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Friday, June 24, 2011

Megagifts - Amy

Mega gifts for non-profit organizations make boards stand up, take notice, and enact changes. But isn’t this the case of any financial windfall, whether it be personal or business related? In an article by Stephenson et al (2011) that talk of exploring the implications of mega-gifts, Stephenson discusses whether mega-gifts should be considered a crisis that non-profits can plan for, or deal with, similar to other crises. I would argue that one can never truly appreciate the life changes that result in a large sum of money being presented to an individual or organization. However, it is the way a nonprofit board deals with those changes that reflects the stability and efficiency of the board.

I know if I won a lottery with $175 million today, I would not consider that a crisis in my life. Others may say that it is a crisis without the negative connotation, and I would likely allow them that belief. But when one wins the lottery, they are often judged by how they handle the new found wealth and, at least temporarily, the fame. An individual who immediately buys a new car, house, yacht, quits work and begins dwindling down their empire quickly would be labeled careless and irresponsible. I would hope I would not fall into that category. Like many people, I do imagine how my different (and easier, in a financial perspective) my life would be if I were to win a large jackpot. Yes, an all-inclusive trip to some beautiful resort in the Caribbean would likely need to occur quickly after I received the first check; however, I like to think that I would also immediately hire a good financial advisor. That I wouldn’t quit my job or put a contract down on a 5,000 square foot house for which I have no need. I would pay off all my debt and then sit down and look at how I want my lifestyle to change. That would be the responsible way to become a millionaire overnight.

Is a nonprofit that comes into a large endowment or gift any different? I’m sure every CEO and Board Chair of a nonprofit organization, especially a small nonprofit, loves to imagine what life would be like with a large influx of money. But just like I described above, you can handle that in two different ways. For nonprofits, the careless way would look like this: immediately hire a bunch of staff, begin programs that are not well thought out, move into a bigger office space, and buy all new equipment and “tools of the trade”. In other words, you don’t plan for how you’re going to spend your money. Even more specifically, you don’t plan for how you can use that money to sustain a new “lifestyle” without having to largely increase your fundraising or income, but just by using interest or a set annual amount off of the gift. Nonprofits that would be successful handling mega gifts should treat them responsibly. They need to recognize that this may be the only time in the history of the organization that it will ever receive a gift of this amount.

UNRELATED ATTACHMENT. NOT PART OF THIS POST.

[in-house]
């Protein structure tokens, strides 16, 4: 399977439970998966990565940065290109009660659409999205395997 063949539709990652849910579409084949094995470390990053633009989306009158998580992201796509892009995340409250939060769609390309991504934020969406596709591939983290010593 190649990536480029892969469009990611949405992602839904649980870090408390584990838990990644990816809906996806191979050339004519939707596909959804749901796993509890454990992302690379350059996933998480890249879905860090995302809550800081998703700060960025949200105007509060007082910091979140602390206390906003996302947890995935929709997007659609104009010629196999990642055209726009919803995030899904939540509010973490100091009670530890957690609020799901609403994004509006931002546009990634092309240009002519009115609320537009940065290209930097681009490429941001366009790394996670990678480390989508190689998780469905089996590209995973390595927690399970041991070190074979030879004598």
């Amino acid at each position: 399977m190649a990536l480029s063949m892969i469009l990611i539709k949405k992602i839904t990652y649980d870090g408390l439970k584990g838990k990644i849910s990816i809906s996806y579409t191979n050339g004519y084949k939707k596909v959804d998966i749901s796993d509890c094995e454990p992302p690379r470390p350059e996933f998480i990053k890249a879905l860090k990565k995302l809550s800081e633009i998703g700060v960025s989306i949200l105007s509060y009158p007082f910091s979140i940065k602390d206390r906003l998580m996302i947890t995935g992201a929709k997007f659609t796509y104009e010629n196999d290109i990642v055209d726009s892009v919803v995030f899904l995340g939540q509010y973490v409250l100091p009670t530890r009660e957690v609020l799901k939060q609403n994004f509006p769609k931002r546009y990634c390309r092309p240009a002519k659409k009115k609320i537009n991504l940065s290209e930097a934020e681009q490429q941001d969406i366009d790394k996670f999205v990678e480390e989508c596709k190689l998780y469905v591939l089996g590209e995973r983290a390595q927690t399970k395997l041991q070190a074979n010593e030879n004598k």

Stephenson et al (2011) uses the Modern Poetry Associations mega gift of $175 million from Ruth Lily as an example of how a mega gift can effect a small nonprofit. I believe that one of the things Stephenson does in this article is to effectively demonstrate exactly how a large mega gift should be handled by the nonprofit. The Modern Poetry Association demonstrated thoughtfulness and responsibility in handling the gift. They hired financial advisors, they did not expand the business overnight, they adjusted their strategic plan to include new ways to accomplish the goal of the Modern Poetry Association, and they did it systematically and slowly. They were good stewards of the money they received and worked hard to make sure that they continued to work towards the mission of their nonprofit.

Mega gifts do not have to be insurmountable crises that cause an organization to shorten their life span or experience significant mission drift in the wake of their windfall. Just as would be recommended to an individual who wins the lottery, nonprofit boards should plan for their future with the gift amount and spend the money deliberately. As you would expect an individual who is careless with their jackpot to quickly have no money left over, or to be filing bankruptcy because they cannot support the new lifestyle they have become accustomed to, you would expect a nonprofit organization to fail the same way if they are reckless with a mega gift.


Stephenson, Jr., Max O., March H. Schnitzer, and Veronica M. Arroyave. "Nonprofit Governance, Management, and Organizational Learning: Exploring Implications of One "Mega Gift"." The American Review of Public Administration (2008): 43-59. Web. 16 May 2011

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